A short sale is something that occurs when a homeowner is not able to make the mortgage payments on time due to a financial hardship. Instead of foreclosing on the property after one or more missed payments, the bank may agree to allow the homeowner to turn the home over to the bank, which will sell it to as close to market value as possible.
Here's what you need to know about how short sales work and what circumstances might call for one.
Step 1: The Homeowner Provides Information To The Bank
The first step in the short sale process is for the homeowner to submit an information package to the bank. The homeowner will provide information such as the reason for the short sale, an authorization letter allowing the real estate agent to talk to the bank, and a financial statement. In addition, the seller may need to provide an HUD-1 statement as well as a list of comparable homes in the area.
Step 2: The Buyer Makes An Offer
Once the house is put on the market, a buyer can make an offer just as he or she would on any other home. The seller will then have the opportunity to accept any offer that he or she receives from a prospective buyer.
Step 3: The Bank Makes A Decision About The Offer
Once the seller accepts an offer to buy the home on short sale, the seller is responsible for sending information about the sale to the bank. Before the sale is finalized, the bank must approve the buyer's offer. It could take as little as two weeks or as long as 120 days for the bank to approve the offer.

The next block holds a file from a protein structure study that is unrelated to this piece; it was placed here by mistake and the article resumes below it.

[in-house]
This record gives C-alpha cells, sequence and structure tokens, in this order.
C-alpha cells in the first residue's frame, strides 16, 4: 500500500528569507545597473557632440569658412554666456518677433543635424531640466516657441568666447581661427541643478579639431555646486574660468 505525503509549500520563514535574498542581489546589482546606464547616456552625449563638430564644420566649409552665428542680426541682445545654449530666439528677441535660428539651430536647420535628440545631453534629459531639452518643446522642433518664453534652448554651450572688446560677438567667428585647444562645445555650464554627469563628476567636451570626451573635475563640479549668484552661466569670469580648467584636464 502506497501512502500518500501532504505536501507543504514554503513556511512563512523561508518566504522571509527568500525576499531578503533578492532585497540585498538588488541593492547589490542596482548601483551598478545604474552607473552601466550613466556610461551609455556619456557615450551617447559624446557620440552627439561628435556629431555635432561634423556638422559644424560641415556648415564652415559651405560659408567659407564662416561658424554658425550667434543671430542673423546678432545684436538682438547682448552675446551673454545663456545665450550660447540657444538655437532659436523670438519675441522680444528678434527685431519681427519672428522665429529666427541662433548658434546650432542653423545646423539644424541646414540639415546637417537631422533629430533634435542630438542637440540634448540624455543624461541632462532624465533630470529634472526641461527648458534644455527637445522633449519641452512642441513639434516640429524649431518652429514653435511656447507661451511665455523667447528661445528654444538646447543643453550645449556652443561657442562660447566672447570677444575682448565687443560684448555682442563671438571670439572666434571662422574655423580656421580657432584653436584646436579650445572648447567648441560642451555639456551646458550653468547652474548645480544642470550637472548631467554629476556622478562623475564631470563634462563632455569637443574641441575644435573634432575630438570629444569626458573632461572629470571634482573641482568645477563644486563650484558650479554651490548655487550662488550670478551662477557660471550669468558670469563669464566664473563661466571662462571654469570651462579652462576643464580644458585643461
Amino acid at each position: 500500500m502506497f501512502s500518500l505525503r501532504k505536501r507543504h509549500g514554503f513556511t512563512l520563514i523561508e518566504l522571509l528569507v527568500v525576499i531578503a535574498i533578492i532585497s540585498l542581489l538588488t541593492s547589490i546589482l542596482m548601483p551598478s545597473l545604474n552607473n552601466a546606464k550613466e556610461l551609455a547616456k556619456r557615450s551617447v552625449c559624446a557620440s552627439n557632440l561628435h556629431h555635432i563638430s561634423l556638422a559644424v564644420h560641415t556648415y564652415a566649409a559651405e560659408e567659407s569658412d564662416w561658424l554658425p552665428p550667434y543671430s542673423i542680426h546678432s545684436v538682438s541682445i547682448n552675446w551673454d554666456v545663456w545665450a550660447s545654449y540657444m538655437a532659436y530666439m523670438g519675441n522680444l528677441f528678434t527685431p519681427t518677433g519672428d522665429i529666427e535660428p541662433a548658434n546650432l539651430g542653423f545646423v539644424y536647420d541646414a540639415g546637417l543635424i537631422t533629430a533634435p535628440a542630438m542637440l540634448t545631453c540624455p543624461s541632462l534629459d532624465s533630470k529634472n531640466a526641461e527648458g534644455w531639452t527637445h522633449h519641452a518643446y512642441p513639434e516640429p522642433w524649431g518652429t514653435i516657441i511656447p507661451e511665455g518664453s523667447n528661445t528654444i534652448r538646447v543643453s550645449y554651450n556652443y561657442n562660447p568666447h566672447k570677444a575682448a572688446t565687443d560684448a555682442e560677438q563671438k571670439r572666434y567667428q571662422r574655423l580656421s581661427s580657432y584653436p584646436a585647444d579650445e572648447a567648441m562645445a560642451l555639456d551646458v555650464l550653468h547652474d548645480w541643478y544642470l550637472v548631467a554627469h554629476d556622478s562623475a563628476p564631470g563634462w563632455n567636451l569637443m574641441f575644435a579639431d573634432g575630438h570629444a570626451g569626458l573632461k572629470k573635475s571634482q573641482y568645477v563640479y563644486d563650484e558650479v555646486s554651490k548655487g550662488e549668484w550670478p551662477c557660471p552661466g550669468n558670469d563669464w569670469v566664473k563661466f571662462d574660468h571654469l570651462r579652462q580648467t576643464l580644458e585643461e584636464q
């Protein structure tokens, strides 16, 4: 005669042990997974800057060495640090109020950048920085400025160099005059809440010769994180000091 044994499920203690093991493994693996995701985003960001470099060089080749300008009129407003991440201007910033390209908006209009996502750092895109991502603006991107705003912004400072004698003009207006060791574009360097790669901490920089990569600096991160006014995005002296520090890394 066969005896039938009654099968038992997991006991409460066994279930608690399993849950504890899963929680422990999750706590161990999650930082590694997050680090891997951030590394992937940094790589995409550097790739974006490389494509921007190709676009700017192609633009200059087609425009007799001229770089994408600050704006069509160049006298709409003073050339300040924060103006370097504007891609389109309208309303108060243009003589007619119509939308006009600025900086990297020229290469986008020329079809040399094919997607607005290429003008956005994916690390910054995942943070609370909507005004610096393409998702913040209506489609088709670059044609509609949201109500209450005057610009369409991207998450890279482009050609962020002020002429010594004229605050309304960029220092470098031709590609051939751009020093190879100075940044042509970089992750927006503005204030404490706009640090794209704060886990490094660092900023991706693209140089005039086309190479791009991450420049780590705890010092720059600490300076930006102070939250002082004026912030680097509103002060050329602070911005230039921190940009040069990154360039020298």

However, not all short sales are immediately approved. The seller's bank bank might decline the buyer's offer for one reason or another. A bank may decline a short sale offer if the bank negotiator thinks the house is worth more than the buyer's offer or if the seller violates a clause in the short sale agreement – such as moving out of the property and violating a clause that states only owner-occupied properties are eligible for short sale.
Buying a home that is being sold as a short sale requires patience and an ability to move at the bank's pace. Working closely with an experienced lender or mortgage broker may make it easier to get through the process without a lot of hassle or drama.